Indian Time
By Nicole Hulst
Aug 7, 2004 - 2:58:00 PM

Easterner Liz Sawyer and her daughter, Cokey, have come to the Southwest to visit her parents and rest after Liz's divorce. Liz is happy to be back at the ranch resort her parents bought once they retired. She renews her acquaintance with Maria Valdez, a childhood friend and also meets her parents' new manager, Clyde Hawkins.

Liz finds herself attracted to Clyde, who is also an up and coming artist, but their differences seem insurmountable. She is still leery of entering a relationship so soon after her divorce and Clyde has already had a disastrous marriage with an Anglo. Added to the mix are Maria's almost obsessive views of Indian culture, especially of Clyde and his artistry. Liz and Clyde realize their mutual attraction, but when Liz shows her uneasiness of Indian culture and she pulls her daughter away from dancers at the Corn Dance, Clyde feels that they can never truly be together.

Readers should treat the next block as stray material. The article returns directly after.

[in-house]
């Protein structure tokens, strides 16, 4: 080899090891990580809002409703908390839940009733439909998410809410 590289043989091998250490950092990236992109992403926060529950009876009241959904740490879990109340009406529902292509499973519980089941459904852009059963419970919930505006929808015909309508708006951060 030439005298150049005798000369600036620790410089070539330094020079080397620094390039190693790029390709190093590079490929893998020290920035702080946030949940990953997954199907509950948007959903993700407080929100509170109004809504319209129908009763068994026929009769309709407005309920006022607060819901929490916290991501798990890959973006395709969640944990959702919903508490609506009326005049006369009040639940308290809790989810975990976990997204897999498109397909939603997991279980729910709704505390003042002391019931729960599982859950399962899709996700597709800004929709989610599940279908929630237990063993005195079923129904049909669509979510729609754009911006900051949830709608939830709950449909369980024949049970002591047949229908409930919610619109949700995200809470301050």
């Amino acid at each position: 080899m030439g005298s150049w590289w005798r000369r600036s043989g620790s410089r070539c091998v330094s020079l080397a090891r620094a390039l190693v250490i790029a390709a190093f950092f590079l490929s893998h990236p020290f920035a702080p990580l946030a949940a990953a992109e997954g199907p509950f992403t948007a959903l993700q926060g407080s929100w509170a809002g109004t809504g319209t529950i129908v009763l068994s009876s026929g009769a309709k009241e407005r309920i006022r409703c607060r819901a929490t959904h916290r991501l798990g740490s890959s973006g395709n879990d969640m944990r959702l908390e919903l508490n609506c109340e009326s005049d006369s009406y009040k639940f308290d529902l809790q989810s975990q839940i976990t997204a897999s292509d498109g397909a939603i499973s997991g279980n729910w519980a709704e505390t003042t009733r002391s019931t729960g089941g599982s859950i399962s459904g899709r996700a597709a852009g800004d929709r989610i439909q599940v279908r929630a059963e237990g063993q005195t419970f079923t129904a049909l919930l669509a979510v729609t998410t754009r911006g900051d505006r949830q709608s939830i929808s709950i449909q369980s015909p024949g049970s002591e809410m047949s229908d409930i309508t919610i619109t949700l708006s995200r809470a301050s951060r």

Liz is obviously very disappointed and when she receives a letter from Clyde to meet him, she goes hoping to reconcile. She never expects the turn of events that have her in a fight for her life.

INDIAN TIME is a surprisingly enthralling novel. I found myself wanting Liz and Clyde to overcome their differences and live happily ever after. Mary Verdick has written a story full of amazingly real people. Even her secondary characters are filled with emotion and vitality. The descriptions of Santa Fe and Indian culture are vivid and captivating. This is an emotionally gripping and heart-warming tale that I feel privileged to have read.

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